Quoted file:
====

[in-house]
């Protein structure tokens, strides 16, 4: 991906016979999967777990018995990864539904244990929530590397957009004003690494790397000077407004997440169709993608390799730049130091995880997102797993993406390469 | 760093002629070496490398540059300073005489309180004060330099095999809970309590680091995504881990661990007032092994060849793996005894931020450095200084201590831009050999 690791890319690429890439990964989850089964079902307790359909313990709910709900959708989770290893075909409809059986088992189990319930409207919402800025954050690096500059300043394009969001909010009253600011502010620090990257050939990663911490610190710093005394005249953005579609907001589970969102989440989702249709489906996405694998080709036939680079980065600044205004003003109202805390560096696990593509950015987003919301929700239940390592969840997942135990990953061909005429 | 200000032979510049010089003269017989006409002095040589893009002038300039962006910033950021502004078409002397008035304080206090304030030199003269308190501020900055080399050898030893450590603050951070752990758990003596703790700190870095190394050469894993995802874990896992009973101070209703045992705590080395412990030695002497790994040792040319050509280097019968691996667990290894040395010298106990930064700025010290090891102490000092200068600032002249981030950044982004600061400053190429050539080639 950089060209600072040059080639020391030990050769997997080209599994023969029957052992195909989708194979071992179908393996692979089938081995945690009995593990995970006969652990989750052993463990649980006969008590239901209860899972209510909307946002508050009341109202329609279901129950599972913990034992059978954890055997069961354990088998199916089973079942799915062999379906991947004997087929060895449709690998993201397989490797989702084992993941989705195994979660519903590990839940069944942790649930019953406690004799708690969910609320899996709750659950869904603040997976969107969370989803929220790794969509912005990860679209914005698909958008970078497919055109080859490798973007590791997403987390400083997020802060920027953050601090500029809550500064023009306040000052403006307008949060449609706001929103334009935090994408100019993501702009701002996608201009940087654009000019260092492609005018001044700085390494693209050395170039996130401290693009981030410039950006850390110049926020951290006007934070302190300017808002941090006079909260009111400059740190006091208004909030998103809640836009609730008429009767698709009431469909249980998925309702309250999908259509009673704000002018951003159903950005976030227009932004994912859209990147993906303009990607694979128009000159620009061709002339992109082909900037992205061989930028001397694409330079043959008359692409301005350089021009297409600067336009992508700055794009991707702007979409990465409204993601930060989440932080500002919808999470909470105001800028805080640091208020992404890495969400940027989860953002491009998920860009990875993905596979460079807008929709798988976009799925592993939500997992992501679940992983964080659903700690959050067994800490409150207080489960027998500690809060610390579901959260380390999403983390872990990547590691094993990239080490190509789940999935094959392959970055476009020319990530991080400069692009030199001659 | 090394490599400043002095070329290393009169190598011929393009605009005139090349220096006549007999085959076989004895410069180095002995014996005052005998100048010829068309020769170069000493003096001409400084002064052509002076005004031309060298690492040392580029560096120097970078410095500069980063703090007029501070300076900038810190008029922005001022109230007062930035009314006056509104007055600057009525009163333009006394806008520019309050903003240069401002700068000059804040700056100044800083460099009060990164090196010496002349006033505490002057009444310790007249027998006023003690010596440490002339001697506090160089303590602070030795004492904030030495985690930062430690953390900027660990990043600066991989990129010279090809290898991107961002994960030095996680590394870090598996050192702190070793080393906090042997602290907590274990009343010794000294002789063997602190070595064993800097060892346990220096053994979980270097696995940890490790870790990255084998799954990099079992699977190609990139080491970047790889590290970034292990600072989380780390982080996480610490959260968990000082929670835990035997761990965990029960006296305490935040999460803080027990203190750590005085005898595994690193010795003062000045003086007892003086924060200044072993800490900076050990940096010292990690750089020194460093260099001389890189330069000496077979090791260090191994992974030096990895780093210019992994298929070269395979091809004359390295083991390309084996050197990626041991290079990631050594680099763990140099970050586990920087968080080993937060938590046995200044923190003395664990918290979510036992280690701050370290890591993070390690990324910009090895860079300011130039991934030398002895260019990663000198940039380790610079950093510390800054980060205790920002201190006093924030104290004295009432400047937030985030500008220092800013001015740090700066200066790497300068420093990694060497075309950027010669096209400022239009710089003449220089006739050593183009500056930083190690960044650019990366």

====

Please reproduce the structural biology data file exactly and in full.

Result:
[in-house]
């Protein structure tokens, strides 16, 4: 991906016979999967777990018995990864539904244990929530590397957009004003690494790397000077407004997440169709993608390799730049130091995880997102797993993406390469 | 760093002629070496490398540059300073005489309180004060330099095999809970309590680091995504881990661990007032092994060849793996005894931020450095200084201590831009050999 690791890319690429890439990964989850089964079902307790359909313990709910709900959708989770290893075909409809059986088992189990319930409207919402800025954050690096500059300043394009969001909010009253600011502010620090990257050939990663911490610190710093005394005249953005579609907001589970969102989440989702249709489906996405694998080709036939680079980065600044205004003003109202805390560096696990593509950015987003919301929700239940390592969840997942135990990953061909005429 | 200000032979510049010089003269017989006409002095040589893009002038300039962006910033950021502004078409002397008035304080206090304030030199003269308190501020900055080399050898030893450590603050951070752990758990003596703790700190870095190394050469894993995802874990896992009973101070209703045992705590080395412990030695002497790994040792040319050509280097019968691996667990290894040395010298106990930064700025010290090891102490000092200068600032002249981030950044982004600061400053190429050539080639 950089060209600072040059080639020391030990050769997997080209599994023969029957052992195909989708194979071992179908393996692979089938081995945690009995593990995970006969652990989750052993463990649980006969008590239901209860899972209510909307946002508050009341109202329609279901129950599972913990034992059978954890055997069961354990088998199916089973079942799915062999379906991947004997087929060895449709690998993201397989490797989702084992993941989705195994979660519903590990839940069944942790649930019953406690004799708690969910609320899996709750659950869904603040997976969107969370989803929220790794969509912005990860679209914005698909958008970078497919055109080859490798973007590791997403987390400083997020802060920027953050601090500029809550500064023009306040000052403006307008949060449609706001929103334009935090994408100019993501702009701002996608201009940087654009000019260092492609005018001044700085390494693209050395170039996130401290693009981030410039950006850390110049926020951290006007934070302190300017808002941090006079909260009111400059740190006091208004909030998103809640836009609730008429009767698709009431469909249980998925309702309250999908259509009673704000002018951003159903950005976030227009932004994912859209990147993906303009990607694979128009000159620009061709002339992109082909900037992205061989930028001397694409330079043959008359692409301005350089021009297409600067336009992508700055794009991707702007979409990465409204993601930060989440932080500002919808999470909470105001800028805080640091208020992404890495969400940027989860953002491009998920860009990875993905596979460079807008929709798988976009799925592993939500997992992501679940992983964080659903700690959050067994800490409150207080489960027998500690809060610390579901959260380390999403983390872990990547590691094993990239080490190509789940999935094959392959970055476009020319990530991080400069692009030199001659 | 090394490599400043002095070329290393009169190598011929393009605009005139090349220096006549007999085959076989004895410069180095002995014996005052005998100048010829068309020769170069000493003096001409400084002064052509002076005004031309060298690492040392580029560096120097970078410095500069980063703090007029501070300076900038810190008029922005001022109230007062930035009314006056509104007055600057009525009163333009006394806008520019309050903003240069401002700068000059804040700056100044800083460099009060990164090196010496002349006033505490002057009444310790007249027998006023003690010596440490002339001697506090160089303590602070030795004492904030030495985690930062430690953390900027660990990043600066991989990129010279090809290898991107961002994960030095996680590394870090598996050192702190070793080393906090042997602290907590274990009343010794000294002789063997602190070595064993800097060892346990220096053994979980270097696995940890490790870790990255084998799954990099079992699977190609990139080491970047790889590290970034292990600072989380780390982080996480610490959260968990000082929670835990035997761990965990029960006296305490935040999460803080027990203190750590005085005898595994690193010795003062000045003086007892003086924060200044072993800490900076050990940096010292990690750089020194460093260099001389890189330069000496077979090791260090191994992974030096990895780093210019992994298929070269395979091809004359390295083991390309084996050197990626041991290079990631050594680099763990140099970050586990920087968080080993937060938590046995200044923190003395664990918290979510036992280690701050370290890591993070390690990324910009090895860079300011130039991934030398002895260019990663000198940039380790610079950093510390800054980060205790920002201190006093924030104290004295009432400047937030985030500008220092800013001015740090700066200066790497300068420093990694060497075309950027010669096209400022239009710089003449220089006739050593183009500056930083190690960044650019990366």